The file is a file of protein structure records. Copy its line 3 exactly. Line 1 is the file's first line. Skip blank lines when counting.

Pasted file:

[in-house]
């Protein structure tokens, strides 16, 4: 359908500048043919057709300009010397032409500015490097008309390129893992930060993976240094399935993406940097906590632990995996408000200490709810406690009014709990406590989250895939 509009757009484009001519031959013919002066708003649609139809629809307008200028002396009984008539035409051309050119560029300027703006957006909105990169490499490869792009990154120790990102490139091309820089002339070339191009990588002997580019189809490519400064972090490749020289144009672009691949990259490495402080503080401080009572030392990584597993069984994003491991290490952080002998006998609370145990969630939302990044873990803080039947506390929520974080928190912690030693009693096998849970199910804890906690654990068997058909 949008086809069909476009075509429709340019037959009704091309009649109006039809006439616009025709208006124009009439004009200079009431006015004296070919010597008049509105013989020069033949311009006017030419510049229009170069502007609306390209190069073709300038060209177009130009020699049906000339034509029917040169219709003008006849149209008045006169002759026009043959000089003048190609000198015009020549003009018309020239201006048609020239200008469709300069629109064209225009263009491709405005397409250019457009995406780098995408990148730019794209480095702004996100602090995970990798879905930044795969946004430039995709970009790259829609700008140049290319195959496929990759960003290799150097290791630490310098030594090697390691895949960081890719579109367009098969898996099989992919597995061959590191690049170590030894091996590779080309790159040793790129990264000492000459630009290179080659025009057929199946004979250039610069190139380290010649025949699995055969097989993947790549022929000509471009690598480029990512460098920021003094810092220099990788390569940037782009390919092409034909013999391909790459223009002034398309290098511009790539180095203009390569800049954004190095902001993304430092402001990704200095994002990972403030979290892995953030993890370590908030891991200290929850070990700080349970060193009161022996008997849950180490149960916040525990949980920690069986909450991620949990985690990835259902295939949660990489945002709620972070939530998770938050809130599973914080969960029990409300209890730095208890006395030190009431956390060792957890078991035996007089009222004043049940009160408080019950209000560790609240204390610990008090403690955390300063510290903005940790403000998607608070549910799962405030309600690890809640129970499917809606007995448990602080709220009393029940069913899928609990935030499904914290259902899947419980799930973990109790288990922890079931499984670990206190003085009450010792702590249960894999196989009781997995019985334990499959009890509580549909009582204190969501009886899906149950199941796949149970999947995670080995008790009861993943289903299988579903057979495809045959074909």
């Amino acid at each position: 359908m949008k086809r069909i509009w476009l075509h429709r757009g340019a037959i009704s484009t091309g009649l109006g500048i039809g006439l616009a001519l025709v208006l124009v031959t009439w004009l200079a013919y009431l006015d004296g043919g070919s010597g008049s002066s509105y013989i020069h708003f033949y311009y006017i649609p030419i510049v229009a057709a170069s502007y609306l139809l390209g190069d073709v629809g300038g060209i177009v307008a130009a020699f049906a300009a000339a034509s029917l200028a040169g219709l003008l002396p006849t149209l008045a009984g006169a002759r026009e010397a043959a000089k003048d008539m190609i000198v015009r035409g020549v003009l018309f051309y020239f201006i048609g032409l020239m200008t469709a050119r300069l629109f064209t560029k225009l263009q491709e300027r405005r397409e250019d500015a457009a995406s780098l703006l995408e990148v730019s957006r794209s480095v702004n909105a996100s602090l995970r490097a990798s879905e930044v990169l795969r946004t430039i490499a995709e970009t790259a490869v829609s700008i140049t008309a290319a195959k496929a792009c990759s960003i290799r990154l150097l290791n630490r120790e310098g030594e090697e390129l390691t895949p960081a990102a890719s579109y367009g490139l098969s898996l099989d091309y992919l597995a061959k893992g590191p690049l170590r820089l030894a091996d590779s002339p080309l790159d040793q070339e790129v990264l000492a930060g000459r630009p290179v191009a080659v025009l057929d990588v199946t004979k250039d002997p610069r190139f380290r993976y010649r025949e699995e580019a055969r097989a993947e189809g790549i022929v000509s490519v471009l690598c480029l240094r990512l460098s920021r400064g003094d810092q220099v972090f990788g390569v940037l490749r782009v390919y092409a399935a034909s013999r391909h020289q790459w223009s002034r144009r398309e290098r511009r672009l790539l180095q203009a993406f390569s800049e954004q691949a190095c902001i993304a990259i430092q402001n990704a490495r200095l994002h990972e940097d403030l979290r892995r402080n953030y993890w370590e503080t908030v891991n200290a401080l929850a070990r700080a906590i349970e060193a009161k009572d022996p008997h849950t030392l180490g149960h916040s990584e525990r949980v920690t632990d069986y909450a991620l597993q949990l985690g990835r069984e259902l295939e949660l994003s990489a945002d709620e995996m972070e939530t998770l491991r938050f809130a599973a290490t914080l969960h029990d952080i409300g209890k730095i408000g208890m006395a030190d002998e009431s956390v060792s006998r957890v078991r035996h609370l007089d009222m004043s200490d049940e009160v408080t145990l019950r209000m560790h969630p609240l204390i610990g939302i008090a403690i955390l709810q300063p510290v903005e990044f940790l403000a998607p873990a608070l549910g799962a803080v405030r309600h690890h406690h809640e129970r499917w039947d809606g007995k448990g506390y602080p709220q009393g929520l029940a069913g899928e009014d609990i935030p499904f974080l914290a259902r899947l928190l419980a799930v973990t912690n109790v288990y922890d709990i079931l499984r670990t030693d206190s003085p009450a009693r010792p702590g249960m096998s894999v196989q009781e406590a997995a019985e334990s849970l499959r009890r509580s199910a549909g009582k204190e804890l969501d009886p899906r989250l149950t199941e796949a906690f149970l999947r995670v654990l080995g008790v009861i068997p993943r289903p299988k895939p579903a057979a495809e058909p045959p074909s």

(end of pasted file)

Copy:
């Amino acid at each position: 359908m949008k086809r069909i509009w476009l075509h429709r757009g340019a037959i009704s484009t091309g009649l109006g500048i039809g006439l616009a001519l025709v208006l124009v031959t009439w004009l200079a013919y009431l006015d004296g043919g070919s010597g008049s002066s509105y013989i020069h708003f033949y311009y006017i649609p030419i510049v229009a057709a170069s502007y609306l139809l390209g190069d073709v629809g300038g060209i177009v307008a130009a020699f049906a300009a000339a034509s029917l200028a040169g219709l003008l002396p006849t149209l008045a009984g006169a002759r026009e010397a043959a000089k003048d008539m190609i000198v015009r035409g020549v003009l018309f051309y020239f201006i048609g032409l020239m200008t469709a050119r300069l629109f064209t560029k225009l263009q491709e300027r405005r397409e250019d500015a457009a995406s780098l703006l995408e990148v730019s957006r794209s480095v702004n909105a996100s602090l995970r490097a990798s879905e930044v990169l795969r946004t430039i490499a995709e970009t790259a490869v829609s700008i140049t008309a290319a195959k496929a792009c990759s960003i290799r990154l150097l290791n630490r120790e310098g030594e090697e390129l390691t895949p960081a990102a890719s579109y367009g490139l098969s898996l099989d091309y992919l597995a061959k893992g590191p690049l170590r820089l030894a091996d590779s002339p080309l790159d040793q070339e790129v990264l000492a930060g000459r630009p290179v191009a080659v025009l057929d990588v199946t004979k250039d002997p610069r190139f380290r993976y010649r025949e699995e580019a055969r097989a993947e189809g790549i022929v000509s490519v471009l690598c480029l240094r990512l460098s920021r400064g003094d810092q220099v972090f990788g390569v940037l490749r782009v390919y092409a399935a034909s013999r391909h020289q790459w223009s002034r144009r398309e290098r511009r672009l790539l180095q203009a993406f390569s800049e954004q691949a190095c902001i993304a990259i430092q402001n990704a490495r200095l994002h990972e940097d403030l979290r892995r402080n953030y993890w370590e503080t908030v891991n200290a401080l929850a070990r700080a906590i349970e060193a009161k009572d022996p008997h849950t030392l180490g149960h916040s990584e525990r949980v920690t632990d069986y909450a991620l597993q949990l985690g990835r069984e259902l295939e949660l994003s990489a945002d709620e995996m972070e939530t998770l491991r938050f809130a599973a290490t914080l969960h029990d952080i409300g209890k730095i408000g208890m006395a030190d002998e009431s956390v060792s006998r957890v078991r035996h609370l007089d009222m004043s200490d049940e009160v408080t145990l019950r209000m560790h969630p609240l204390i610990g939302i008090a403690i955390l709810q300063p510290v903005e990044f940790l403000a998607p873990a608070l549910g799962a803080v405030r309600h690890h406690h809640e129970r499917w039947d809606g007995k448990g506390y602080p709220q009393g929520l029940a069913g899928e009014d609990i935030p499904f974080l914290a259902r899947l928190l419980a799930v973990t912690n109790v288990y922890d709990i079931l499984r670990t030693d206190s003085p009450a009693r010792p702590g249960m096998s894999v196989q009781e406590a997995a019985e334990s849970l499959r009890r509580s199910a549909g009582k204190e804890l969501d009886p899906r989250l149950t199941e796949a906690f149970l999947r995670v654990l080995g008790v009861i068997p993943r289903p299988k895939p579903a057979a495809e058909p045959p074909s």